Op-ed: Why I soar with Sarah

I first got to know Sarah when we were partners for an oral presentation in Spanish 21 our first year at Tufts. Sitting next to her at the high top tables in Tisch, I vividly remember thinking, “dang, this girl can get stuff DONE.” Since that day, Sarah has become one of my closest friends. 

From creating clubs, to drafting important Senate resolutions, to standing up for others, it has been a privilege to see time and again how Sarah uses her superhuman work ethic to make tangible, positive change at Tufts. 

Improving the communities around her is a genuine passion of Sarah’s. As a philosophy and political science double major and colonialism studies minor, it isn’t enough for Sarah to just talk and philosophize about the world’s problems. She is constantly challenging herself to gain a better understanding of the mechanisms of inequality that operate at Tufts and in the world so she can do her part in dismantling them. If you’ve had the opportunity to get to know Sarah, you know she’s a woman of action and not just talk. When professors of hers have said or written things that were insensitive to students of marginalized identities, she has had the courage to not let it slide. Instead, Sarah has used these instances as a catalyst for discussion in the classroom to create opportunities where everybody has a chance to reflect and grow. From leading training discussions for the Tufts Wilderness Orientation to pushing our friends to consider other viewpoints in casual conversation, I have seen firsthand Sarah’s ability to create meaningful dialogue surrounding privilege, identity and inclusion. 

Sarah’s dedication to uplifting marginalized voices is only one of the reasons I’m voting for her this week. She has also tirelessly advocated for increased student influence on the Tufts administration’s decision-making process. Tufts students have incredibly deep personal and financial investments in their education, and Sarah has been disappointed in the lack of transparency in resource allocation at Tufts. To address this, she organized and created the first Budget and Transparency Town Hall that was more than just a response to a debt or housing crisis. This is now a regular practice and allows Tufts students access to the information about how their tuition money is being used. In addition, there is a growing fissure between the actions of the Tufts administration and the concerns of the student body. In response, Sarah has authored Senate resolutions that call for increased student influence as well as oversight over the Board of Trustees. Sarah’s platform also calls for more Senate outreach, including tabling, in order to make senators more accessible and create a stronger connection between students and the decision-making process at Tufts.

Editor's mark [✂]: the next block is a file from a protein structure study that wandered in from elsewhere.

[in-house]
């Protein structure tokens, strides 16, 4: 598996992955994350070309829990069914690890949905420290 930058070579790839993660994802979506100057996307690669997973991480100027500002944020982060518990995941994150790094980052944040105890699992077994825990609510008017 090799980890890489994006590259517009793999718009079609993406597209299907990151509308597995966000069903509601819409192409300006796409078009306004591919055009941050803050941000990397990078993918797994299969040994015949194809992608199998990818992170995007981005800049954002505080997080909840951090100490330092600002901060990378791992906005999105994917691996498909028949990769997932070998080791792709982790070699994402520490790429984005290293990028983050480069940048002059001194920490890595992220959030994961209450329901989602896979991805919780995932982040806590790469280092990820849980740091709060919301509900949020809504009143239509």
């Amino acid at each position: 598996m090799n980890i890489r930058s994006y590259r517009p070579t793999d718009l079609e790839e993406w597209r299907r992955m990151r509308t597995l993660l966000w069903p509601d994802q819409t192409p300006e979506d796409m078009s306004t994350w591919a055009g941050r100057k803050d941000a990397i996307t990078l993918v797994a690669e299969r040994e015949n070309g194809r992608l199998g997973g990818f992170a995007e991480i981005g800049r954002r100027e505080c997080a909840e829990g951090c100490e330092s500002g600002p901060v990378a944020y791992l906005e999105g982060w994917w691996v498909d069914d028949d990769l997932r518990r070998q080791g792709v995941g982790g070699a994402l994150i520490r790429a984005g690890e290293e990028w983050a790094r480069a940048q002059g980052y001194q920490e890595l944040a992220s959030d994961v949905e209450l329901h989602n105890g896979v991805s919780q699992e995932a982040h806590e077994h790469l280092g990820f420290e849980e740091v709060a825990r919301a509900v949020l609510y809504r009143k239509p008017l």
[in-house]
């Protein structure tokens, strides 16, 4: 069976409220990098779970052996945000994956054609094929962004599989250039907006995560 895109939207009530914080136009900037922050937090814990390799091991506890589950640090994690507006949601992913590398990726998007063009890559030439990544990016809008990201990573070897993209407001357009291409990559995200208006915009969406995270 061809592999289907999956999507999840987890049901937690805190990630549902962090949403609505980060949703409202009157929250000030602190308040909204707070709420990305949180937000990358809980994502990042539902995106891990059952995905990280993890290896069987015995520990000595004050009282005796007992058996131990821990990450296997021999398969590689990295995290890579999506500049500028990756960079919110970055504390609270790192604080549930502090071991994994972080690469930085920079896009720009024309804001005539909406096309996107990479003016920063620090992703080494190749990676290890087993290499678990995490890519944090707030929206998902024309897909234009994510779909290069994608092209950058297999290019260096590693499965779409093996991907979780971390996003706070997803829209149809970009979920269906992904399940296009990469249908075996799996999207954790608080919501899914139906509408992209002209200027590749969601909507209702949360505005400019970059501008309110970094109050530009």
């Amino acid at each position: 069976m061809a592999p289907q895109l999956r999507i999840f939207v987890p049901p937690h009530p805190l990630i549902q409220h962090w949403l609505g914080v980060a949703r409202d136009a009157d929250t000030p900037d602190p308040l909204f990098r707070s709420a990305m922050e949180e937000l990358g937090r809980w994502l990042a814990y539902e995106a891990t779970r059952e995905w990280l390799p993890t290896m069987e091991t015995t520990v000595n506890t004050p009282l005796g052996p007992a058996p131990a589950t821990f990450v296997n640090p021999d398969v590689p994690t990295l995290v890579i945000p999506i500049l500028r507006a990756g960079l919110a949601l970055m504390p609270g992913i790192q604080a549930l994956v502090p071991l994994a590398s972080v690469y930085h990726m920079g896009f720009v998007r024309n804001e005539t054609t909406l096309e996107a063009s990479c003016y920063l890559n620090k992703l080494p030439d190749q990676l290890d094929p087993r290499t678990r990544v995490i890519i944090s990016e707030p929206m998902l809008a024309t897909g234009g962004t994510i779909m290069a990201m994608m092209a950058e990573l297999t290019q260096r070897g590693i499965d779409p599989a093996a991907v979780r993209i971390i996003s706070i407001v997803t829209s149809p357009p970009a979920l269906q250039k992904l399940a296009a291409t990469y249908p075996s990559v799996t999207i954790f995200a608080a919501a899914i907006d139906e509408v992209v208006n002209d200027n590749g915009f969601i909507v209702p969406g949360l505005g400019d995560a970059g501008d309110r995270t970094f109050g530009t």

Sarah’s ability to turn ideas into actions isn’t confined to her work with Senate. She has the exceptional ability to imagine creative solutions out of difficult situations. Days after she was cut from the Tufts Varsity Swim Team, I was sitting with her in Carmichael Dining Hall and she said, “Let’s start a club swim team. We know at least 50 people who would want to join.” This was true, but I still thought she was being unrealistically ambitious. Starting a club sport from the ground up is a huge logistical and bureaucratic undertaking, but knowing Sarah, I never doubted her ability to make it a reality. With her leadership and determination, she was able to create a new community at Tufts where dozens of students have come together to share in their passion for swimming. Although we are still working on becoming officially recognized by Tufts, I know that the groundwork she has laid for this club will allow it to be realized one day, impacting the lives of generations of Jumbo swimmers. As Tufts works on coming back from this global calamity, Sarah’s unique way of looking at obstacles as opportunities will be exactly what we need in a leader to make it through this difficult time.

Something I love about Sarah is that she has always made it her priority to connect people from all corners of campus. Her passion for inclusivity and uplifting others goes a long way when life is business as usual, but now, at a time when many of us are feeling particularly isolated and apart, I can’t think of a better person to bring us together. Resourceful and down-to-earth, yet never taking herself too seriously, Sarah is the kind of person that you would want to be by your side through any circumstance. I know that Tufts will benefit immensely and become a better place under her level-headed leadership, just as I have become a better person thanks to her friendship.